Reviewed on 09/22/2017 | Details & Permalink

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Adriana’s Angels

Ruth Goring, illus. by Erika Meza. Sparkhouse Family, $16.99 (32p) ISBN 978-1-5064-1832-2

Two guardian angels, Alegría and Milagros, watch over a Colombian girl named Adriana, protecting her and accompanying her to Chicago, where the family moves after facing unspecified “danger.” An opening note explains that the story is inspired by a real-life family who sought asylum in the U.S., but Goring, a poet making her children’s book debut, doesn’t address the concept directly. Instead, she focuses on Adriana’s transition to an unfamiliar city that’s cold in more ways than one. At the playground, Meza (Pumpkin Day!) shows Adriana playing by herself while her classmates glare at her. The angels buoy her spirits with a message from God (“God loves you. God wants to be your very best friend”) but her situation still comes across as rather stark. Adriana’s family, God, and the angels are the only support she seems to have; no one else reaches out. Meza’s vivid cartoon illustrations, particularly the statuesque angels and their resplendent wings, provide welcome brightness in a story that doesn’t sugarcoat the difficulties of adjusting to a new country and culture. A Spanish-language edition, Los ángeles de Adriana, is available simultaneously. Ages 5–8. (Sept.)

Reviewed on 09/22/2017 | Details & Permalink

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Fool Me Once

Catherine Bybee. Montlake Romance, $12.95 trade paper (373p) ISBN 978-1-61218-507-1

Bybee (Making It Right) hampers suspense and sensuality with a meandering plot in this clumsy contemporary. Lori Cumberland, a cynical divorced divorce attorney living in Los Angeles, benefits financially from Alliance, a company formed by her friend Sam that is devoted to facilitating sham marriages. Lori’s on a European cruise for divorcés with several clients when she meets Reed Barlow, a former cop turned dashing and driven private investigator. Reed is on the cruise because he’s been hired to spy on a former Alliance match. He soon realizes he’s not the only spy on board, and wonders who else is hunting and why. The plot is uneven, jumping from a drunken divorce party in Los Angeles to a suicide in the Hamptons to a cruise to Italy. The story gets really convoluted around cruise time and remains so until the end of the tale. Improbable red herrings distract, as does the villain’s behavior. Characters include an almost cartoonishly villainous Russian whose daughter-in-law is a client of Lori’s, overblown shipboard lotharios, and believable besties who have Lori’s back. Despite the confusion, Bybee still delivers a story that her die-hard readers will enjoy. Agent: Jane Dystel, Dystel, Goderich & Bourret Literary. (Sept.)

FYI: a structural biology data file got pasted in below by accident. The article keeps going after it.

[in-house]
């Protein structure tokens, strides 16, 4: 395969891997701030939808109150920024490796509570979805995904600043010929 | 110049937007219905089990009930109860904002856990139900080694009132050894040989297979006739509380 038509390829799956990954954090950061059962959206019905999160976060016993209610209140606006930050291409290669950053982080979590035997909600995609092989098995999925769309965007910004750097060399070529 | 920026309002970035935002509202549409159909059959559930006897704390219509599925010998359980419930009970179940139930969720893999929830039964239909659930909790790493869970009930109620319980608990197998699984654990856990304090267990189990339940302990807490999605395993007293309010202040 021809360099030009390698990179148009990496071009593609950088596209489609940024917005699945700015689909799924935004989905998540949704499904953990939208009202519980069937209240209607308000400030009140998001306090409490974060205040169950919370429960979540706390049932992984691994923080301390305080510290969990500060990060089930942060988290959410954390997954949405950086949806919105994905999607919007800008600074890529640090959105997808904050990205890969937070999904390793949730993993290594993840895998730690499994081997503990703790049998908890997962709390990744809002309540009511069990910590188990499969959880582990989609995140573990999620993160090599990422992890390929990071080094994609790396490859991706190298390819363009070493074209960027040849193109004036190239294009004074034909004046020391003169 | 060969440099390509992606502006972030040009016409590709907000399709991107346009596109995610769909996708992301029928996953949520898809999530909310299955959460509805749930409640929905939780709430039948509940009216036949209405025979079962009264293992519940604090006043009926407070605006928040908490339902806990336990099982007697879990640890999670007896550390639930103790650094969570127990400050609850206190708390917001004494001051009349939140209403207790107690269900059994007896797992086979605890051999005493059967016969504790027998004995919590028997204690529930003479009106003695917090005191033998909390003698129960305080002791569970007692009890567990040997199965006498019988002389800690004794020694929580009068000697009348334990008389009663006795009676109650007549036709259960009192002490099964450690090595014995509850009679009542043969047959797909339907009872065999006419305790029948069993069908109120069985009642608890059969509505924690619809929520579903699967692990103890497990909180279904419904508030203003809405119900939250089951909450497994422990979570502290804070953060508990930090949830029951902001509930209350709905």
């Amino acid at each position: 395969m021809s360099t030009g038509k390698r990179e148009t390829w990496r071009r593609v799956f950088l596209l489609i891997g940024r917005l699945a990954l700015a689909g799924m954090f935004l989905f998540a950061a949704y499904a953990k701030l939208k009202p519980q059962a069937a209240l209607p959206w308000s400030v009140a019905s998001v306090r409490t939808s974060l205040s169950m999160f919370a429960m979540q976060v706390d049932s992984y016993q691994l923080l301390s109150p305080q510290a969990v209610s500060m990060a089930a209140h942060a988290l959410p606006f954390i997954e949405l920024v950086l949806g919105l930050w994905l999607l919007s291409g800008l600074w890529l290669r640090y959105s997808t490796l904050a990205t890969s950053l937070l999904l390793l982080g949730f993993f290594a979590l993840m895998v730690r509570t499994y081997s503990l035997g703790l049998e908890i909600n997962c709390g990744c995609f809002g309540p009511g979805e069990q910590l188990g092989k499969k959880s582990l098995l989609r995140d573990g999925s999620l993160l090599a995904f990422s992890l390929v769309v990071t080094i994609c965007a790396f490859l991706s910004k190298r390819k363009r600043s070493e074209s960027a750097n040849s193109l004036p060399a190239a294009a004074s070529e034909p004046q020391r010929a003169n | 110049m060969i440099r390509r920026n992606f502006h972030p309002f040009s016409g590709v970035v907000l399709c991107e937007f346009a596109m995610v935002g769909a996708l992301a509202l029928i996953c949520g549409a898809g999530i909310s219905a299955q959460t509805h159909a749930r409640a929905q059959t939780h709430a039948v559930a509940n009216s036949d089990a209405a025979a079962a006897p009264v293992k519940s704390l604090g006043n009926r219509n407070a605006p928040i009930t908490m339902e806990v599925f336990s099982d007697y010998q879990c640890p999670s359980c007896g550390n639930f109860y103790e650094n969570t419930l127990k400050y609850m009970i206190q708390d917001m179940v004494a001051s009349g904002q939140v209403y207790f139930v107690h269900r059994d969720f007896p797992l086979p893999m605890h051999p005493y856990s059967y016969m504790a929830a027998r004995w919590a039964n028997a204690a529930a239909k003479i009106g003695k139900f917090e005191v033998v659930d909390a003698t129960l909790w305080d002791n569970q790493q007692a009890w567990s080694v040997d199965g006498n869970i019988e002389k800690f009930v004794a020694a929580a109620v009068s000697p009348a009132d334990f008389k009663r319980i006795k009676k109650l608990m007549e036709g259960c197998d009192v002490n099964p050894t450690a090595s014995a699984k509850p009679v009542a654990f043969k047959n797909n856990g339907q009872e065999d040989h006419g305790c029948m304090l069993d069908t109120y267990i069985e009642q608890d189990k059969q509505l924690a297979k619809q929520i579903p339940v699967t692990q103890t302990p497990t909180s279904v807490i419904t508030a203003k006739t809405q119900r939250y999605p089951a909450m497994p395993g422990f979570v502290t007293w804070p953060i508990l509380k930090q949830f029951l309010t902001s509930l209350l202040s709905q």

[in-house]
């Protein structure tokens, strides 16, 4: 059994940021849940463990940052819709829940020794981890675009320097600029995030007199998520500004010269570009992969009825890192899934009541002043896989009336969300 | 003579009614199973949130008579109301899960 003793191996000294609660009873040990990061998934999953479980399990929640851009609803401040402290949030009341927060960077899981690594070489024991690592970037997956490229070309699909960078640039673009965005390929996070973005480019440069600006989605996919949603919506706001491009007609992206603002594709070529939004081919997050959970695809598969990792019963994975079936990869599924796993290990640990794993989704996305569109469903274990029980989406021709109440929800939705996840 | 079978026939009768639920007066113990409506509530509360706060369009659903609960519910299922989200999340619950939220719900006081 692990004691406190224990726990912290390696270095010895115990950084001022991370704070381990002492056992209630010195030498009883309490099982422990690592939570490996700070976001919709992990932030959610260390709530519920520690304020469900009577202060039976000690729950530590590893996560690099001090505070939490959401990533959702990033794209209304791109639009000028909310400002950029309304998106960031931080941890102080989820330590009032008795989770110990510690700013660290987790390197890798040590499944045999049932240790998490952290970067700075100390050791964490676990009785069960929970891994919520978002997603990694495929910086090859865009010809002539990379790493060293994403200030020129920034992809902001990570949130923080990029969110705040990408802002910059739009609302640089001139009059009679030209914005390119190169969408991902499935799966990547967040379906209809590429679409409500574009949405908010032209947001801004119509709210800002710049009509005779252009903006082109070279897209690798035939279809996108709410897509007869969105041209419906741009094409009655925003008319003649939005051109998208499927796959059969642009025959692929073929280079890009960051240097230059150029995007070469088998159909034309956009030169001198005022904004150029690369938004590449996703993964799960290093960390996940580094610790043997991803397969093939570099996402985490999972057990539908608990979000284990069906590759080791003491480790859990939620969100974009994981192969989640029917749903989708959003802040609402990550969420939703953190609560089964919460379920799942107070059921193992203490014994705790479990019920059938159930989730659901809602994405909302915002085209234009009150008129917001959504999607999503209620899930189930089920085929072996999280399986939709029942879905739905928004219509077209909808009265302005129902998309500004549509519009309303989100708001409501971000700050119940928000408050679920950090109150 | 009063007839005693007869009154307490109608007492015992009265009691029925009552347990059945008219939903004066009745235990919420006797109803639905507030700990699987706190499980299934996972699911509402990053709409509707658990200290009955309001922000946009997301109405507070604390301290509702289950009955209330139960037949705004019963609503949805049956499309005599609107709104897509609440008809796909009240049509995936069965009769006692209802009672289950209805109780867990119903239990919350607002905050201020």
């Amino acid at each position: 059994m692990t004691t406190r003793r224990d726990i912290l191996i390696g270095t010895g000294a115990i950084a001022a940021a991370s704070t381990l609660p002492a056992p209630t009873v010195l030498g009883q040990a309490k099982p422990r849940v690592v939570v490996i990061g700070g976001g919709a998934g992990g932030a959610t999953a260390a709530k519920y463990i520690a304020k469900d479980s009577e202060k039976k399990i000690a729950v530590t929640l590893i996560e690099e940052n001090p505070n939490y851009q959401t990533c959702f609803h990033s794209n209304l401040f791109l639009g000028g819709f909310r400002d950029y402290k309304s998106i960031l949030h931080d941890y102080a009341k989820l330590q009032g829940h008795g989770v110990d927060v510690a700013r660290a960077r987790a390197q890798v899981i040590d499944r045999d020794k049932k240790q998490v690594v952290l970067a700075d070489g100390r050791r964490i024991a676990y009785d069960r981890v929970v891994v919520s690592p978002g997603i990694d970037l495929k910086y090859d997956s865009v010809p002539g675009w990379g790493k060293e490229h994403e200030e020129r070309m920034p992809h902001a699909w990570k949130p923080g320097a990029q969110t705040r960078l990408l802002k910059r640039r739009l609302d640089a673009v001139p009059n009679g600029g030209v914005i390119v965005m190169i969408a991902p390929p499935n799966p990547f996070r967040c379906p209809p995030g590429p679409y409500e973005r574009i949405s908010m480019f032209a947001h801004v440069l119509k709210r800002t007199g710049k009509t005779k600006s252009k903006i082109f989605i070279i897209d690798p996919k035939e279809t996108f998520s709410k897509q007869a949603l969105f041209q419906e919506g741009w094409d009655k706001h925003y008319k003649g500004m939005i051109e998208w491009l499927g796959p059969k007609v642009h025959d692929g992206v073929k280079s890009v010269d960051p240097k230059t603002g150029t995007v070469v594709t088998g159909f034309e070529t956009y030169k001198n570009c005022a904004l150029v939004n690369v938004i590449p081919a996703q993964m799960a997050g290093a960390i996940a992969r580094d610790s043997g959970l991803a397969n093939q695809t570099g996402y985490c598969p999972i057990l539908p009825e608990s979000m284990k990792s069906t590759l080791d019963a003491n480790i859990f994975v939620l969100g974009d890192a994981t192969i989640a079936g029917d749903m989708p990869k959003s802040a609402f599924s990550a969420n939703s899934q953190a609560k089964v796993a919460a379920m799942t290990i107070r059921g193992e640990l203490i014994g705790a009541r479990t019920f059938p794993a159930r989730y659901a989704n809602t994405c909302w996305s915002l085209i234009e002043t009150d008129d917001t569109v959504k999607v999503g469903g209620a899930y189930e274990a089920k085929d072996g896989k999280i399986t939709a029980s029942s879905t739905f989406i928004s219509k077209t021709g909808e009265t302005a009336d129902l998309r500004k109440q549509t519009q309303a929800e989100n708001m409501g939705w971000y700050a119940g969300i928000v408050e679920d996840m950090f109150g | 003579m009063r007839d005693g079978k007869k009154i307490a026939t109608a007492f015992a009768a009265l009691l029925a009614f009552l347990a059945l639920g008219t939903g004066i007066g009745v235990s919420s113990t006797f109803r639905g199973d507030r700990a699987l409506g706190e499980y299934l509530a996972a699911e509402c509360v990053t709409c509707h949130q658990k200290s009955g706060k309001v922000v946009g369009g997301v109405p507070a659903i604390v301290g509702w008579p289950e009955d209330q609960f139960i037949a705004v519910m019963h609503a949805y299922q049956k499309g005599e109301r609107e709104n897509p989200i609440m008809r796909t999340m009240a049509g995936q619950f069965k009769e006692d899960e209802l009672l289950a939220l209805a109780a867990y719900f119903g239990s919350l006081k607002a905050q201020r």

Reviewed on 09/22/2017 | Details & Permalink

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That Thing You Do

Kayti McGee. St. Martin’s, $7.99 mass market (304p) ISBN 978-1-250-08650-1

McGee (Screwmates) packs this San Francisco contemporary romance full of delightful fun and hot sexual tension. Greta Steinburg, a nanny and artist, just watched her last single sister get married. As she and her two best friends, Amy and Summer, sit in their umpteenth bridesmaid dresses, Greta regrets not being in a relationship, but is also reluctant to risk potential heartache. Past relationships and the breakdown of her parents’ marriage have made her wary of love. A tipsy promise tempts Greta into letting her friends pick out her next date, and they choose the hot deejay spinning wedding tunes. Jon Hargrave, aka DJ Force, is grateful his friend (the groom) talked him into playing a wedding when he spots Greta flailing on the dance floor. He’s willing to go along with her suggestion that they “fake date” to get her friends off her back, provided he gets real, more private dates in exchange for every dramatized appearance. Jon and Greta spark against each other during fake and real dates, which often include spunky Mina, Greta’s nine-year-old charge. Readers will enjoy this ebullient story and hope that Greta and John’s friends get their happy endings next. Agent: Natalie Lakosil, Bradford Literary. (Sept.)

Reviewed on 09/22/2017 | Details & Permalink